Saturday, January 26, 2008

21st Century Skills

In an article entitled "Programming: The New Literacy" Marc Prensky writes:

Thirty years from now, will the United States
be more competitive with a population that can
read English at a tenth-grade level or with a
population excellent at making the complex
machines of that era do their bidding? The two
options may be mutually exclusive, and the
right choice may determine our children's place
in the world's intellectual hierarchy.
This is the need to teach our students how to program, whether that be Excel spreadsheets, html pages, php and MySQL or C++. He who controls the machines is going to have enormous power in the 21st century.

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Virtual offices

Mother Jones published an article yesterday about professionals who have the option to work out of their homes, but choose instead to rent space in an office. They find that there is a great sense of synergy. This lack of uptake on virtual offices, and cyber commuting is very much tied to the lack of uptake of virtual schooling. As a representative of member of the NESA Virtual School consortium, it's always been incredibly productive to sit and meet as a group. Some of this is freeing ourselves up from the daily grind, and some of it is the side conversations that occur about what technologies we are adopting and how we are implementing them. We always have a common set of questions and queries, and benefit greatly from the wisdom and experience of the group. I've always felt that it was somewhat ironic that a group of cyber-savvy educators discussing a virtual schooling project need to meet in face to face mode. This article helps explain a little bit about why.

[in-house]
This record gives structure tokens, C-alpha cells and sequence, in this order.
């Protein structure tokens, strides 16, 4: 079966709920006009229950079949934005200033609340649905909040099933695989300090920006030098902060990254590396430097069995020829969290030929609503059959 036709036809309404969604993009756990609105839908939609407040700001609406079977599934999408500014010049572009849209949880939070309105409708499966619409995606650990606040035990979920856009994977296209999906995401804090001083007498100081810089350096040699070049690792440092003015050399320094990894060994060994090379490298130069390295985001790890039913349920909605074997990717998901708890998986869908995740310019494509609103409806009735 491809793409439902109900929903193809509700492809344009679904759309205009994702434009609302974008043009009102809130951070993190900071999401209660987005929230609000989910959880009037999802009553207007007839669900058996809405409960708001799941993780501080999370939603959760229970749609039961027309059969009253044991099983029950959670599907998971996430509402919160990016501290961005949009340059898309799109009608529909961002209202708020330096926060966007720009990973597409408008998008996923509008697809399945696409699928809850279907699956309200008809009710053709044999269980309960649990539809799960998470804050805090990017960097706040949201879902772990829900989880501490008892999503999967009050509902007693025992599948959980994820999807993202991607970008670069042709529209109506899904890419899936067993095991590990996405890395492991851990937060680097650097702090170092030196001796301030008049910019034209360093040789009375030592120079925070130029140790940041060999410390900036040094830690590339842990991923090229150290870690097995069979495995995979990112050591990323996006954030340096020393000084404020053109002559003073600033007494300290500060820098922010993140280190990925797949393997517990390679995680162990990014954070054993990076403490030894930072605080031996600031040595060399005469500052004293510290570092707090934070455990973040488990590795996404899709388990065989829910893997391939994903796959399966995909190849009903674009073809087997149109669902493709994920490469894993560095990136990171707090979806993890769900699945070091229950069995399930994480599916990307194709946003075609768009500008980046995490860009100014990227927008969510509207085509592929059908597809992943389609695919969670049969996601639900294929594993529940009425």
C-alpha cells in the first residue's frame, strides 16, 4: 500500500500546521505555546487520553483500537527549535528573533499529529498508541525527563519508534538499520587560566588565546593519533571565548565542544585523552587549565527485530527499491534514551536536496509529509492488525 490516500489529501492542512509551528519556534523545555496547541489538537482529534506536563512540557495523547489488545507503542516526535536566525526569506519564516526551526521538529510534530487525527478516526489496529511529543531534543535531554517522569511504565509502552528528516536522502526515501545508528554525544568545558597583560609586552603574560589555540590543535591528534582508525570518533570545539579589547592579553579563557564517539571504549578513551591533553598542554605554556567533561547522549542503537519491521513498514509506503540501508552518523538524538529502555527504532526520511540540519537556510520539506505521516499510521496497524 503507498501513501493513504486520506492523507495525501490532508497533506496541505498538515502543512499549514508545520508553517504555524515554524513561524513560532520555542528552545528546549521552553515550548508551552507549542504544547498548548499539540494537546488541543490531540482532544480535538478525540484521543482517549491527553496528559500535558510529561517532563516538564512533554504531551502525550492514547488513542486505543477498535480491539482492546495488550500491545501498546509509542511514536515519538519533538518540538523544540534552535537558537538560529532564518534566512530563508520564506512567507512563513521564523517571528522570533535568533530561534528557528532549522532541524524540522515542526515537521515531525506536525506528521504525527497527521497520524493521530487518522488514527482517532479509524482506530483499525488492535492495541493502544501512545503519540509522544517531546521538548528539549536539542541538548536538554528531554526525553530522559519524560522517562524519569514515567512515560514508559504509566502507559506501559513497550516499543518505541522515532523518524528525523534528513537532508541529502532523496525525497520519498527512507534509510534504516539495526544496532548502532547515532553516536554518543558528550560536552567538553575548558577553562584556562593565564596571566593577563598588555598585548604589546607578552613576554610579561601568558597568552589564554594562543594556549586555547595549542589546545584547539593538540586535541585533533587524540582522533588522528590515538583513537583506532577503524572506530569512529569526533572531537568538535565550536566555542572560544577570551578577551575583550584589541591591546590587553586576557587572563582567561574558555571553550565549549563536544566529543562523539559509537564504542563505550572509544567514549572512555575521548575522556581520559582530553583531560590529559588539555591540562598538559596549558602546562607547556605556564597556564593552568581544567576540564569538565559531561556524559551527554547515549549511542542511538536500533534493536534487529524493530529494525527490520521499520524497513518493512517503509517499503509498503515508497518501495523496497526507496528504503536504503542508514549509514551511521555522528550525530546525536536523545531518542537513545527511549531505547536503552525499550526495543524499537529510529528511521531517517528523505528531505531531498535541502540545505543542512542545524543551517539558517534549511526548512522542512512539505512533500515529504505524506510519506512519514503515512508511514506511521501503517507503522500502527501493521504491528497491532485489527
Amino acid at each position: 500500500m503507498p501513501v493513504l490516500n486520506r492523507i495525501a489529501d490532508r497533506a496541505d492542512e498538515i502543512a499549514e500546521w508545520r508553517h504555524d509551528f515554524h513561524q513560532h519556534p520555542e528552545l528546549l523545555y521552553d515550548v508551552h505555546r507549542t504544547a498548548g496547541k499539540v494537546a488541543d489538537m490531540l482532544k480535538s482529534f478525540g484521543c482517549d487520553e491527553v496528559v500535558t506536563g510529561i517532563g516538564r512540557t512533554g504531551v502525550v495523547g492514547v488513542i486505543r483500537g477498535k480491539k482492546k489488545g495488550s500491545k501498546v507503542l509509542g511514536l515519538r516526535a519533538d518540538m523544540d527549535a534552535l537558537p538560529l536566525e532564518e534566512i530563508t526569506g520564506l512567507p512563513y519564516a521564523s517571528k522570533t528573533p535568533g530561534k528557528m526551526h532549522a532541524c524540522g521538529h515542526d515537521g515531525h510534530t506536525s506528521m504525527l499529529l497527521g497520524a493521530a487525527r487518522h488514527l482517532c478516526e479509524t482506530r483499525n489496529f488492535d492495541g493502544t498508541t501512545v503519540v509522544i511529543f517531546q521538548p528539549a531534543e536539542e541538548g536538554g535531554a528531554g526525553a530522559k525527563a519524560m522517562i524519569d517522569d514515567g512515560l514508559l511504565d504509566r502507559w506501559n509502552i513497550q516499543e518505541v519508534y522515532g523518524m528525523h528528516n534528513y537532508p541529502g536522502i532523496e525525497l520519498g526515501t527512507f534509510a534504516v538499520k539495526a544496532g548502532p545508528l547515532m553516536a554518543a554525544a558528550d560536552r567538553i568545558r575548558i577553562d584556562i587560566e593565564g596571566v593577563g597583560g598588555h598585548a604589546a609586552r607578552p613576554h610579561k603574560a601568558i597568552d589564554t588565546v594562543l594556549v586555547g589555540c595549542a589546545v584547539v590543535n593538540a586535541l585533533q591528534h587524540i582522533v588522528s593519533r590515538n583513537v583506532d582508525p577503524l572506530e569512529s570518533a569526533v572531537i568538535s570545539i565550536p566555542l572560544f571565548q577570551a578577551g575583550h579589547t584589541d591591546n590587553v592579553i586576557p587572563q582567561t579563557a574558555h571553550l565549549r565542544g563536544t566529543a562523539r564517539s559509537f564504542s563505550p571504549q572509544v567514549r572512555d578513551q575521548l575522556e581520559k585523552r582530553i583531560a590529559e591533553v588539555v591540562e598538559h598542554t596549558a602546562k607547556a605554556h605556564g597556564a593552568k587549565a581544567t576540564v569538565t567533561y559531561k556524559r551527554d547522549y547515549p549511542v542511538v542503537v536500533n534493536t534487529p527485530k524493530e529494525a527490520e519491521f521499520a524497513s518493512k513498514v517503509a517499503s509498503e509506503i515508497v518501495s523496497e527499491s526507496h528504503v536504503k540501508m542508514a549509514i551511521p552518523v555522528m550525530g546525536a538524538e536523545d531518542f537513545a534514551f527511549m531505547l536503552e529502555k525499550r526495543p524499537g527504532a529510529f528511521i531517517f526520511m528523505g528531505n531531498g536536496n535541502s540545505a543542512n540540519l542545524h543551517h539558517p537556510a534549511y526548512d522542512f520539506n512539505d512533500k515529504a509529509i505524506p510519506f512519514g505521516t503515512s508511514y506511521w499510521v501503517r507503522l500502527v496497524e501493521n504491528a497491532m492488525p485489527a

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Sunday, January 13, 2008

Teens Are not Internet Couch Potatoes

From David Weisenberg:

From Pew Internet:

One Quarter of Teens Are Super Communicators

The Pew Internet & American Life Project finds that 93% of teens
use the internet, and more of them than ever are treating it as a venue
for social interaction — a place where they can share creations, tell
stories, and interact with others. 64% of online teens ages 12-17 have
participated in one or more among a wide range of content-creating
activities on the internet, up from 57% of online teens in a similar
survey at the end of 2004.

Girls continue to dominate most elements of content creation:

* 35% of all teen girls blog, compared with 20% of online boys

* 54% of wired girls post photos online compared with 40% of online boys.

* 19% of Online boys post video content online, compared to 10% of
online girls who have posted a video online where others could see it.

47% of online teens have posted photos where others can see them,
and 89% of those teens who post photos say that people comment on the
images at least “some of the time.” Many teens, however, limit access
to content that they share.

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